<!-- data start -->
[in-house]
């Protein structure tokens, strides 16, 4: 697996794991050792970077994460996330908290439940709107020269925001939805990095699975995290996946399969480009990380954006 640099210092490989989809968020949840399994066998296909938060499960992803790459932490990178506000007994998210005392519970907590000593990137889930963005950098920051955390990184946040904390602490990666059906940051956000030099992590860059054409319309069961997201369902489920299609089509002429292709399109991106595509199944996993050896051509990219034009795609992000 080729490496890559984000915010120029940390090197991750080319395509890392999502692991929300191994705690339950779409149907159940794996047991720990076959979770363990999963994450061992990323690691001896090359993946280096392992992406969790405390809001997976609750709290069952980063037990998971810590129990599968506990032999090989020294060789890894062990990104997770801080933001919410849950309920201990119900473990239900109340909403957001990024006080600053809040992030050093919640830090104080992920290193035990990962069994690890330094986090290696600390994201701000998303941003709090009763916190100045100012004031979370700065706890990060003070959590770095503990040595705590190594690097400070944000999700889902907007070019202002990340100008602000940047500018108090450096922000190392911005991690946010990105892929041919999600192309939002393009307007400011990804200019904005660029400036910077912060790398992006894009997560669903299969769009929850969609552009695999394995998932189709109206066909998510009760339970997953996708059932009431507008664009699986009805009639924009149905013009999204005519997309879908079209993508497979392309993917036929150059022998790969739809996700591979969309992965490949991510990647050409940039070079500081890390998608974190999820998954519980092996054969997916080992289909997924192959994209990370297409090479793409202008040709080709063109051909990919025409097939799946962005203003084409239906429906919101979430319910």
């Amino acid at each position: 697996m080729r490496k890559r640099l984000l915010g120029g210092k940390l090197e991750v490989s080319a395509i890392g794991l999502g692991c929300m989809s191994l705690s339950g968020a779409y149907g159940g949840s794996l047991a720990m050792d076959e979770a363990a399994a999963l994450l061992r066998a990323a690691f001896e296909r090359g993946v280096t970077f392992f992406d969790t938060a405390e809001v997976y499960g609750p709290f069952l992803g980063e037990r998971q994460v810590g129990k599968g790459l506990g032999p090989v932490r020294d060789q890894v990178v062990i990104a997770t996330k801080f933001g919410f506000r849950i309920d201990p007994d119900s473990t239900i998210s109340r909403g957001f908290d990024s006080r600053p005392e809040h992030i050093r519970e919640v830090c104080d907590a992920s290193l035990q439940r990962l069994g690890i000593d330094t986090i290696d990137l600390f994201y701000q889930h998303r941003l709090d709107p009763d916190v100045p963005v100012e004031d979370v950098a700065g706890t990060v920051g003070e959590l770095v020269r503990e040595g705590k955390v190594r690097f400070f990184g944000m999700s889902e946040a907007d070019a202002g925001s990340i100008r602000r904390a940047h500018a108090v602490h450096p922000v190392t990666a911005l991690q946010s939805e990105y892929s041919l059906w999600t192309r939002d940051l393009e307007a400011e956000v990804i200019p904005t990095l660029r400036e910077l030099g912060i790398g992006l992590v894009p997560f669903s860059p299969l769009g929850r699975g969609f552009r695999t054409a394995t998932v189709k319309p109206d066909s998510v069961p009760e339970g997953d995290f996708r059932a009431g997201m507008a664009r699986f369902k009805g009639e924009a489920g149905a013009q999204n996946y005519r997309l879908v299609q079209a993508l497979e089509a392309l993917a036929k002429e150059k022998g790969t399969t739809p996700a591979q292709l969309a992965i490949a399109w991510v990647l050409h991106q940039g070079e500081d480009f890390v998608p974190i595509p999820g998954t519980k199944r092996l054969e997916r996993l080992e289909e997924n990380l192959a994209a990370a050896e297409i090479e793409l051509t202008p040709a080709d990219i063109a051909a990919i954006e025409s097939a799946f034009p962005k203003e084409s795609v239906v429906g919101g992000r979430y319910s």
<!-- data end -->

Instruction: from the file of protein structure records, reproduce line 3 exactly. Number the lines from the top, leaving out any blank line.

């Amino acid at each position: 697996m080729r490496k890559r640099l984000l915010g120029g210092k940390l090197e991750v490989s080319a395509i890392g794991l999502g692991c929300m989809s191994l705690s339950g968020a779409y149907g159940g949840s794996l047991a720990m050792d076959e979770a363990a399994a999963l994450l061992r066998a990323a690691f001896e296909r090359g993946v280096t970077f392992f992406d969790t938060a405390e809001v997976y499960g609750p709290f069952l992803g980063e037990r998971q994460v810590g129990k599968g790459l506990g032999p090989v932490r020294d060789q890894v990178v062990i990104a997770t996330k801080f933001g919410f506000r849950i309920d201990p007994d119900s473990t239900i998210s109340r909403g957001f908290d990024s006080r600053p005392e809040h992030i050093r519970e919640v830090c104080d907590a992920s290193l035990q439940r990962l069994g690890i000593d330094t986090i290696d990137l600390f994201y701000q889930h998303r941003l709090d709107p009763d916190v100045p963005v100012e004031d979370v950098a700065g706890t990060v920051g003070e959590l770095v020269r503990e040595g705590k955390v190594r690097f400070f990184g944000m999700s889902e946040a907007d070019a202002g925001s990340i100008r602000r904390a940047h500018a108090v602490h450096p922000v190392t990666a911005l991690q946010s939805e990105y892929s041919l059906w999600t192309r939002d940051l393009e307007a400011e956000v990804i200019p904005t990095l660029r400036e910077l030099g912060i790398g992006l992590v894009p997560f669903s860059p299969l769009g929850r699975g969609f552009r695999t054409a394995t998932v189709k319309p109206d066909s998510v069961p009760e339970g997953d995290f996708r059932a009431g997201m507008a664009r699986f369902k009805g009639e924009a489920g149905a013009q999204n996946y005519r997309l879908v299609q079209a993508l497979e089509a392309l993917a036929k002429e150059k022998g790969t399969t739809p996700a591979q292709l969309a992965i490949a399109w991510v990647l050409h991106q940039g070079e500081d480009f890390v998608p974190i595509p999820g998954t519980k199944r092996l054969e997916r996993l080992e289909e997924n990380l192959a994209a990370a050896e297409i090479e793409l051509t202008p040709a080709d990219i063109a051909a990919i954006e025409s097939a799946f034009p962005k203003e084409s795609v239906v429906g919101g992000r979430y319910s």